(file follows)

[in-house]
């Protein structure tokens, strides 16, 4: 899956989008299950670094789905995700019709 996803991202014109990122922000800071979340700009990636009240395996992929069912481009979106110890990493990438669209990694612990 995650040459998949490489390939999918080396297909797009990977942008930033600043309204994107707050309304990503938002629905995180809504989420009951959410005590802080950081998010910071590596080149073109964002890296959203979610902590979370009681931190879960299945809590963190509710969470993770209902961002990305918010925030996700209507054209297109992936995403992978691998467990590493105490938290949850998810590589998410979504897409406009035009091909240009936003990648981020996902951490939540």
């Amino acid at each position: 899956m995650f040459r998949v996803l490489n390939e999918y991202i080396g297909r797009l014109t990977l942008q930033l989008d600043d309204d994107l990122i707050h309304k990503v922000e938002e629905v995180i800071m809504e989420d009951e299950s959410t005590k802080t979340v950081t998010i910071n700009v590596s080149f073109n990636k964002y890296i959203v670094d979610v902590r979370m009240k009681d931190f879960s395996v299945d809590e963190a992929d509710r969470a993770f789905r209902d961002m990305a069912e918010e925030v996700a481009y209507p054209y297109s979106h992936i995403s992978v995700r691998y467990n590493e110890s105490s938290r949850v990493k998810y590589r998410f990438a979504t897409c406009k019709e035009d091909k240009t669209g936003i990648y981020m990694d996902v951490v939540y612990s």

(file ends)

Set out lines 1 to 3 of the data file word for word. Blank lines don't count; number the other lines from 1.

[in-house]
């Protein structure tokens, strides 16, 4: 899956989008299950670094789905995700019709 996803991202014109990122922000800071979340700009990636009240395996992929069912481009979106110890990493990438669209990694612990 995650040459998949490489390939999918080396297909797009990977942008930033600043309204994107707050309304990503938002629905995180809504989420009951959410005590802080950081998010910071590596080149073109964002890296959203979610902590979370009681931190879960299945809590963190509710969470993770209902961002990305918010925030996700209507054209297109992936995403992978691998467990590493105490938290949850998810590589998410979504897409406009035009091909240009936003990648981020996902951490939540």
């Amino acid at each position: 899956m995650f040459r998949v996803l490489n390939e999918y991202i080396g297909r797009l014109t990977l942008q930033l989008d600043d309204d994107l990122i707050h309304k990503v922000e938002e629905v995180i800071m809504e989420d009951e299950s959410t005590k802080t979340v950081t998010i910071n700009v590596s080149f073109n990636k964002y890296i959203v670094d979610v902590r979370m009240k009681d931190f879960s395996v299945d809590e963190a992929d509710r969470a993770f789905r209902d961002m990305a069912e918010e925030v996700a481009y209507p054209y297109s979106h992936i995403s992978v995700r691998y467990n590493e110890s105490s938290r949850v990493k998810y590589r998410f990438a979504t897409c406009k019709e035009d091909k240009t669209g936003i990648y981020m990694d996902v951490v939540y612990s």